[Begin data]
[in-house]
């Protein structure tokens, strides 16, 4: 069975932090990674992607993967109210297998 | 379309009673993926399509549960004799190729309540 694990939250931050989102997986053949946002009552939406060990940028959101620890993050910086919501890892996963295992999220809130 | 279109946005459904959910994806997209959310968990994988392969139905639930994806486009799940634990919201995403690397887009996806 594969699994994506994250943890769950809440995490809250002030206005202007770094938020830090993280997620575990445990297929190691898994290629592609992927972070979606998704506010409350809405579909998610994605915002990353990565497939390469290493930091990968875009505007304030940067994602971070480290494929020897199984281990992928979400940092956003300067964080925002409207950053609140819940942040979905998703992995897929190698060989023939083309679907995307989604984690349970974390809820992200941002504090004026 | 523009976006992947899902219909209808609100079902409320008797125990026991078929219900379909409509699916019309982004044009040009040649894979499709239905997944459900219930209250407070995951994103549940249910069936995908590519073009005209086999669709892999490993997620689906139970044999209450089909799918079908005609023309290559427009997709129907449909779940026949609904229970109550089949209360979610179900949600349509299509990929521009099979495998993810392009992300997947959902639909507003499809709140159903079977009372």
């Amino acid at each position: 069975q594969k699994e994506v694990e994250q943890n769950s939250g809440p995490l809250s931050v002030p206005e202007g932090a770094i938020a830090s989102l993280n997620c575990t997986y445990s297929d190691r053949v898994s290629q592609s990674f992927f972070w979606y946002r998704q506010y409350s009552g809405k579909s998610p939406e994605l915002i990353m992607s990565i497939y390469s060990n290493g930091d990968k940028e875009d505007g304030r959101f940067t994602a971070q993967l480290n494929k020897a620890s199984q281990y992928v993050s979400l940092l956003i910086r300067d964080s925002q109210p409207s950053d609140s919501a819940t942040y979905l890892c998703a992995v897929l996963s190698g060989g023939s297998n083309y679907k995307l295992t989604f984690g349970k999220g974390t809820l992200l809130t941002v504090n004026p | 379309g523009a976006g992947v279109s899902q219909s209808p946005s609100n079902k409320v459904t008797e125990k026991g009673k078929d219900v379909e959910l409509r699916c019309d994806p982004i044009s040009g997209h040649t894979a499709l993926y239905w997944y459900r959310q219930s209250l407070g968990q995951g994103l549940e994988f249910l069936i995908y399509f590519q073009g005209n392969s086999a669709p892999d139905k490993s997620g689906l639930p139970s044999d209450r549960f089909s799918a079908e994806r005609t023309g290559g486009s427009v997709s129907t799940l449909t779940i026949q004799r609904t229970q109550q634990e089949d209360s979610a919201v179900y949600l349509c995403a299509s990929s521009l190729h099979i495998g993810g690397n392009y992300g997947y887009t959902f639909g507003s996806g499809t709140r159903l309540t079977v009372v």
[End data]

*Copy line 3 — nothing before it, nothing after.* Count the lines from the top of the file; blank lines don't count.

């Amino acid at each position: 069975q594969k699994e994506v694990e994250q943890n769950s939250g809440p995490l809250s931050v002030p206005e202007g932090a770094i938020a830090s989102l993280n997620c575990t997986y445990s297929d190691r053949v898994s290629q592609s990674f992927f972070w979606y946002r998704q506010y409350s009552g809405k579909s998610p939406e994605l915002i990353m992607s990565i497939y390469s060990n290493g930091d990968k940028e875009d505007g304030r959101f940067t994602a971070q993967l480290n494929k020897a620890s199984q281990y992928v993050s979400l940092l956003i910086r300067d964080s925002q109210p409207s950053d609140s919501a819940t942040y979905l890892c998703a992995v897929l996963s190698g060989g023939s297998n083309y679907k995307l295992t989604f984690g349970k999220g974390t809820l992200l809130t941002v504090n004026p | 379309g523009a976006g992947v279109s899902q219909s209808p946005s609100n079902k409320v459904t008797e125990k026991g009673k078929d219900v379909e959910l409509r699916c019309d994806p982004i044009s040009g997209h040649t894979a499709l993926y239905w997944y459900r959310q219930s209250l407070g968990q995951g994103l549940e994988f249910l069936i995908y399509f590519q073009g005209n392969s086999a669709p892999d139905k490993s997620g689906l639930p139970s044999d209450r549960f089909s799918a079908e994806r005609t023309g290559g486009s427009v997709s129907t799940l449909t779940i026949q004799r609904t229970q109550q634990e089949d209360s979610a919201v179900y949600l349509c995403a299509s990929s521009l190729h099979i495998g993810g690397n392009y992300g997947y887009t959902f639909g507003s996806g499809t709140r159903l309540t079977v009372v």